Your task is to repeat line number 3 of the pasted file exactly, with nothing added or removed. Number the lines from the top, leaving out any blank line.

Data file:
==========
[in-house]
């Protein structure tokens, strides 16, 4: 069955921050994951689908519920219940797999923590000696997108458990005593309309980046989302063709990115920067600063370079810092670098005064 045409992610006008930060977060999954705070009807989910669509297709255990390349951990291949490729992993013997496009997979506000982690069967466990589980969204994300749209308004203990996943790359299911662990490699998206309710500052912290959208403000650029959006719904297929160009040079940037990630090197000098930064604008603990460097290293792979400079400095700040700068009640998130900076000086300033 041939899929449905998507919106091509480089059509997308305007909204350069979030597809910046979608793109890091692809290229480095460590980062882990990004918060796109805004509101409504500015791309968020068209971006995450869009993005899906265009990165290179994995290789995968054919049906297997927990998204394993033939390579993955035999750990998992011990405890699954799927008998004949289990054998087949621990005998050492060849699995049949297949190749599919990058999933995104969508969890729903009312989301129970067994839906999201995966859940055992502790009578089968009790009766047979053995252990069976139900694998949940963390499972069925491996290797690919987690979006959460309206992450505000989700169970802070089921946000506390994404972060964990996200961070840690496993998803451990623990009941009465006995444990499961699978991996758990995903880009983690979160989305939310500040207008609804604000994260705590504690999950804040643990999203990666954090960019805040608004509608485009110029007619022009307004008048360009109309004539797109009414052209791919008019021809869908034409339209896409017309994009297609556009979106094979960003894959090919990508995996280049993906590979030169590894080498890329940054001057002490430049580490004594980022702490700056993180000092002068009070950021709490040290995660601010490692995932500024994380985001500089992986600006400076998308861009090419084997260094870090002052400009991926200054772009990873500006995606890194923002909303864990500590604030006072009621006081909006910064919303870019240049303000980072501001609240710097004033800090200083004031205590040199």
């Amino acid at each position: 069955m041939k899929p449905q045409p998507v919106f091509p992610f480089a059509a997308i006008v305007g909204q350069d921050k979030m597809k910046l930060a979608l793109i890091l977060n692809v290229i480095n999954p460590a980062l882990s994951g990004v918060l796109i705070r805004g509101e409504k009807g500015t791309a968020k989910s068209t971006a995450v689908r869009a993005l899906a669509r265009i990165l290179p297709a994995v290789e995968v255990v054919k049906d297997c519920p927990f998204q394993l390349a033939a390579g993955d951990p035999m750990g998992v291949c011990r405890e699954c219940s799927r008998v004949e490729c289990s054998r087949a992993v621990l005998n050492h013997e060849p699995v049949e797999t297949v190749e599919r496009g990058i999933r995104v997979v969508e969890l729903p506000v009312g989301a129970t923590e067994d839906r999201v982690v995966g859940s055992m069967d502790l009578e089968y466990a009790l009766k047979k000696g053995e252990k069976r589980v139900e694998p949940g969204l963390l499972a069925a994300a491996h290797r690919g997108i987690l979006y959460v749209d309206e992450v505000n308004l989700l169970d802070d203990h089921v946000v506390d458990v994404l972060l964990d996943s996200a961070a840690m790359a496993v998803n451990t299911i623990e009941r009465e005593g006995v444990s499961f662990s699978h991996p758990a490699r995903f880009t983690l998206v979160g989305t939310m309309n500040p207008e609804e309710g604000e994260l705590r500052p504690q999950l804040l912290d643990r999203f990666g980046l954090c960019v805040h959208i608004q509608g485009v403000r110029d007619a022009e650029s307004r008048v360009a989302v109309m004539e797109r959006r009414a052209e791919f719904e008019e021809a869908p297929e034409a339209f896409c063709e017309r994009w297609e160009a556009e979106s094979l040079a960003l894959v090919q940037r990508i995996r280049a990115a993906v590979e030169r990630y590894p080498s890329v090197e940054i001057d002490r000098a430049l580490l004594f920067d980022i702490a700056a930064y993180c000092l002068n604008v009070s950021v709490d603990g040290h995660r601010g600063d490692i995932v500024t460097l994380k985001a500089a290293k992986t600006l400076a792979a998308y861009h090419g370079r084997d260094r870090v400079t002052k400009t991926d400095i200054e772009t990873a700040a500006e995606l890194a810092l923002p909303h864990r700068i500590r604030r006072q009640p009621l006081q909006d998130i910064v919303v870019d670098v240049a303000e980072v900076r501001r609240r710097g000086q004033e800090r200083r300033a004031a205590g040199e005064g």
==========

């Amino acid at each position: 069955m041939k899929p449905q045409p998507v919106f091509p992610f480089a059509a997308i006008v305007g909204q350069d921050k979030m597809k910046l930060a979608l793109i890091l977060n692809v290229i480095n999954p460590a980062l882990s994951g990004v918060l796109i705070r805004g509101e409504k009807g500015t791309a968020k989910s068209t971006a995450v689908r869009a993005l899906a669509r265009i990165l290179p297709a994995v290789e995968v255990v054919k049906d297997c519920p927990f998204q394993l390349a033939a390579g993955d951990p035999m750990g998992v291949c011990r405890e699954c219940s799927r008998v004949e490729c289990s054998r087949a992993v621990l005998n050492h013997e060849p699995v049949e797999t297949v190749e599919r496009g990058i999933r995104v997979v969508e969890l729903p506000v009312g989301a129970t923590e067994d839906r999201v982690v995966g859940s055992m069967d502790l009578e089968y466990a009790l009766k047979k000696g053995e252990k069976r589980v139900e694998p949940g969204l963390l499972a069925a994300a491996h290797r690919g997108i987690l979006y959460v749209d309206e992450v505000n308004l989700l169970d802070d203990h089921v946000v506390d458990v994404l972060l964990d996943s996200a961070a840690m790359a496993v998803n451990t299911i623990e009941r009465e005593g006995v444990s499961f662990s699978h991996p758990a490699r995903f880009t983690l998206v979160g989305t939310m309309n500040p207008e609804e309710g604000e994260l705590r500052p504690q999950l804040l912290d643990r999203f990666g980046l954090c960019v805040h959208i608004q509608g485009v403000r110029d007619a022009e650029s307004r008048v360009a989302v109309m004539e797109r959006r009414a052209e791919f719904e008019e021809a869908p297929e034409a339209f896409c063709e017309r994009w297609e160009a556009e979106s094979l040079a960003l894959v090919q940037r990508i995996r280049a990115a993906v590979e030169r990630y590894p080498s890329v090197e940054i001057d002490r000098a430049l580490l004594f920067d980022i702490a700056a930064y993180c000092l002068n604008v009070s950021v709490d603990g040290h995660r601010g600063d490692i995932v500024t460097l994380k985001a500089a290293k992986t600006l400076a792979a998308y861009h090419g370079r084997d260094r870090v400079t002052k400009t991926d400095i200054e772009t990873a700040a500006e995606l890194a810092l923002p909303h864990r700068i500590r604030r006072q009640p009621l006081q909006d998130i910064v919303v870019d670098v240049a303000e980072v900076r501001r609240r710097g000086q004033e800090r200083r300033a004031a205590g040199e005064g």